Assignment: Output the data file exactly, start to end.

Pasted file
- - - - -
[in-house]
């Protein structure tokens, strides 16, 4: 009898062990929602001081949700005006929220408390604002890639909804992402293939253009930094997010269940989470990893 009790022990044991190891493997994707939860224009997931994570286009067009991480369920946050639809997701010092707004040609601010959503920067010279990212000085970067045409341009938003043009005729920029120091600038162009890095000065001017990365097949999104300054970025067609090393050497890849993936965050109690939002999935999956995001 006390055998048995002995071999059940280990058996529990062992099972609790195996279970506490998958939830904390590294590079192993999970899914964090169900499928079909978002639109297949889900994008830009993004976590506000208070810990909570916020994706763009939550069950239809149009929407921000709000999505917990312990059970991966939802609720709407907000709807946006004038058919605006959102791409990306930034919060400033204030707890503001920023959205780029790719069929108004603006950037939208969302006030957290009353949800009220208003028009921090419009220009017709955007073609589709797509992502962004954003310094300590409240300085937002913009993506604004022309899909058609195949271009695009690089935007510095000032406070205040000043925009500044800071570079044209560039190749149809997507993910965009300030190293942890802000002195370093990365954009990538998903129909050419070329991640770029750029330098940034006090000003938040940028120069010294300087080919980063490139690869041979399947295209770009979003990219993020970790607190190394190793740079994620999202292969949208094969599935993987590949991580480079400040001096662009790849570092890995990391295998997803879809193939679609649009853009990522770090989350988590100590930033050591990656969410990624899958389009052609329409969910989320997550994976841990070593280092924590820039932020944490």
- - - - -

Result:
[in-house]
């Protein structure tokens, strides 16, 4: 009898062990929602001081949700005006929220408390604002890639909804992402293939253009930094997010269940989470990893 009790022990044991190891493997994707939860224009997931994570286009067009991480369920946050639809997701010092707004040609601010959503920067010279990212000085970067045409341009938003043009005729920029120091600038162009890095000065001017990365097949999104300054970025067609090393050497890849993936965050109690939002999935999956995001 006390055998048995002995071999059940280990058996529990062992099972609790195996279970506490998958939830904390590294590079192993999970899914964090169900499928079909978002639109297949889900994008830009993004976590506000208070810990909570916020994706763009939550069950239809149009929407921000709000999505917990312990059970991966939802609720709407907000709807946006004038058919605006959102791409990306930034919060400033204030707890503001920023959205780029790719069929108004603006950037939208969302006030957290009353949800009220208003028009921090419009220009017709955007073609589709797509992502962004954003310094300590409240300085937002913009993506604004022309899909058609195949271009695009690089935007510095000032406070205040000043925009500044800071570079044209560039190749149809997507993910965009300030190293942890802000002195370093990365954009990538998903129909050419070329991640770029750029330098940034006090000003938040940028120069010294300087080919980063490139690869041979399947295209770009979003990219993020970790607190190394190793740079994620999202292969949208094969599935993987590949991580480079400040001096662009790849570092890995990391295998997803879809193939679609649009853009990522770090989350988590100590930033050591990656969410990624899958389009052609329409969910989320997550994976841990070593280092924590820039932020944490």